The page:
Pastor’s Corner – February

Gleanings…                                                                                                                                                     February 2020

I am not sure where this is going, but the question I have before me today is simple and complex at the same time.  I am wondering how far am I willing to go to help someone else?  Would I buy them food or cook them meals?  Would I arrange for lodging at a motel, hotel, or extended stay facility or would I welcome them into my home?  How much would I donate if they were experiencing a lack of money for any reason: sickness, loss of job, or natural disaster to name a few.  Like many I expect my answer would be that it depends on who it is whether family, friend, acquaintance, co-worker, someone who looks like they could pay me back, or other.  Maybe this question is tougher than I thought.

We are surrounded every day by people who are experiencing a “hard stretch of road.”  Some are easy to see while others do a good job of hiding their issues, but the needs are there.  We have, as a caring society, established programs, facilities, agencies, and relief organizations to help others.  Our nation provides a minimum of security through Social Security, Medicare, Medicaid, SNAP, FEMA, and, I am sure, others.  Each of these can help because the population of citizens in this country is willing to be taxed to support them.  At the same time, religious institutions and relief agencies support relief efforts to assist when the need arises.

Added to these visible efforts are a multitude of organizations who facilitate the work of mission teams around the world.  Youth groups, family groups, mission teams, and medical teams go into the world every year to provide what care and help they can.  The number of people who participate is staggering.  The amount of money that goes to support their efforts is overwhelming.  And year after year the work goes on because the need is constantly before us.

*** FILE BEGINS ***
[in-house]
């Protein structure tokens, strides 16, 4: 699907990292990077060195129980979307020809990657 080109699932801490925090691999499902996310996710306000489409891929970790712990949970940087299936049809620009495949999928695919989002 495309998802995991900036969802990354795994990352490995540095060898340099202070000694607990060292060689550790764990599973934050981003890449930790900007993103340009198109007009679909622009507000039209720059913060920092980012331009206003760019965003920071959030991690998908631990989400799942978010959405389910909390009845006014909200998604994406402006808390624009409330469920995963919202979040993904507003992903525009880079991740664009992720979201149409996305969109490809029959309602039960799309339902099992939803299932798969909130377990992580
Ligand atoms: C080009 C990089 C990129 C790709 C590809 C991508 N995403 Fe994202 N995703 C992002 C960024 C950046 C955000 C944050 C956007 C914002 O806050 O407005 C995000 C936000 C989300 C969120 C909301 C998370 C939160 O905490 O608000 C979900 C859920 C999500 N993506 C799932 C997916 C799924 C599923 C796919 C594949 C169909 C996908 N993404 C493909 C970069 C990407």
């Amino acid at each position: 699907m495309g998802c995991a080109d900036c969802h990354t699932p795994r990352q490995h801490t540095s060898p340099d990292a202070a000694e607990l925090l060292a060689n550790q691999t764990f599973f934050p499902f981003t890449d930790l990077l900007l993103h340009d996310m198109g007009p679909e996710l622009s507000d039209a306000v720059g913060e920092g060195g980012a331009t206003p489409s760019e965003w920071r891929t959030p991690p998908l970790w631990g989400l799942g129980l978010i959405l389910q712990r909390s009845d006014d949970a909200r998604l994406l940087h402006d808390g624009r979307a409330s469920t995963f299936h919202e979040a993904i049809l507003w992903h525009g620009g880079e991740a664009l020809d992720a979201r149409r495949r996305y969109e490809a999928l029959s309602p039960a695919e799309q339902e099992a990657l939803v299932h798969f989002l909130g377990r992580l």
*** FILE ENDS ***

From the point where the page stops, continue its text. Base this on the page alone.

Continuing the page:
Now, back to the original question of how much I am willing to do to help.  Do you realize that your church is one of those organizations that facilitate the efforts of helping others in emergencies, crises, and disasters?  Because of our locations, we can provide needed resources to our communities.  Because we are part of a district in Holston Conference, we can support agencies that help with medical care, nutrition, after school care, summer camp, and others.  Because we are part of the Holston Conference, we can offer homes for children with no home or family, care facilities for the aged and infirm, and send missionaries to teach, help, and heal in many parts of our world.  Now multiply all of that by the number of Annual Conferences around the world.  What you do through your church truly has global consequences.

And so, I want to start by saying, “well done.”  You are making a difference through your support of your church.  At the same time, we could be doing more.  The opportunity to help others grows with the number of disasters and emergencies that occur every day, every year.  When we give to support our church, we participate in efforts to help others both at home and abroad.  By choosing to support these efforts, we model the mercy and compassion of God to others.  By modeling God’s mercy and compassion, we say “thank you” to God for God’s grace toward us.  We are blessed because we have blessed others.

This year as you consider your support of your church, think about the ways you are helping others.  As members of The United Methodist Church, we commit to support it through our prayers, our presence, our gifts, our service, and our witness.  May God lead you in discovering how you can grow your support that the Kingdom of God may come upon the earth.

Grace and peace,

Pastor Braxton ><>

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